A deliberate and determined effort to obstruct everything, no matter what the merits, just to refight the results of an election is not normal, and for the sake of future generations we can't let it become normal."
Like Democratic leaders in the Senate, Mr. Obama, a former senator himself, declined to characterize the rules change as a victory to be celebrated. Instead, he argued that it was a necessary move, made reluctantly, to help fix a broken system that had blocked or threatened not only nominees to the courts and his administration but also legislation on jobs initiatives, gun violence, immigration changes and women's rights.
The rule would allow a majority vote to confirm judicial and executive nominees short of the Supreme Court.
Senator Mitch McConnell, the Republican leader, denounced Democrats for trying to "break the rules to change the rules" as a way to distract the public from the president's political problems over his health care law.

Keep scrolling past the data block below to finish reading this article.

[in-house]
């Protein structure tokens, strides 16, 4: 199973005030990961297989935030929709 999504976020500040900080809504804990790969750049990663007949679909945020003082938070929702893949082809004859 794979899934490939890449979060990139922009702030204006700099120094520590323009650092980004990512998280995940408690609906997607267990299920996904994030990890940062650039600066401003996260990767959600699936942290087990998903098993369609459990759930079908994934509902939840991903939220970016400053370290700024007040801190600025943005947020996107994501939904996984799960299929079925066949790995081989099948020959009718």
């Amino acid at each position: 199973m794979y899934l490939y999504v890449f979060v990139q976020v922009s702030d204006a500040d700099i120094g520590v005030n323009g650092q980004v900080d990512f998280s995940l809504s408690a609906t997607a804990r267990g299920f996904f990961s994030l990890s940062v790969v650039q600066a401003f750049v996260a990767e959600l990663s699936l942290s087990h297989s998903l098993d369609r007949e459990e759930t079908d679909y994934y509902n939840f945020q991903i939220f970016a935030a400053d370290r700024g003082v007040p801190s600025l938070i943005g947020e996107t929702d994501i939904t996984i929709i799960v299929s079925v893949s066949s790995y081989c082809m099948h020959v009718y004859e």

(Read more: Christie's challenge: Unite divided GOP)
"You think this is in the best interest of the United States Senate and the American people?" Mr. McConnell asked, sounding incredulous. "I say to my friends on the other side of the aisle, you'll regret this. And you may regret it a lot sooner than you think."
The gravity of the situation was reflected in a highly unusual scene on the Senate floor: Nearly all 100 senators were in their seats, rapt as their two leaders debated.
Tensions between the two parties have reached a boiling point in the last few weeks as Republicans repeatedly filibustered Mr. Obama's picks to the country's most important appeals court, the United States Court of Appeals for the District of Columbia Circuit. The Senate has voted on three nominees to the court in the last month. Republicans have blocked them all, saying they would allow the president no more appointments to that court.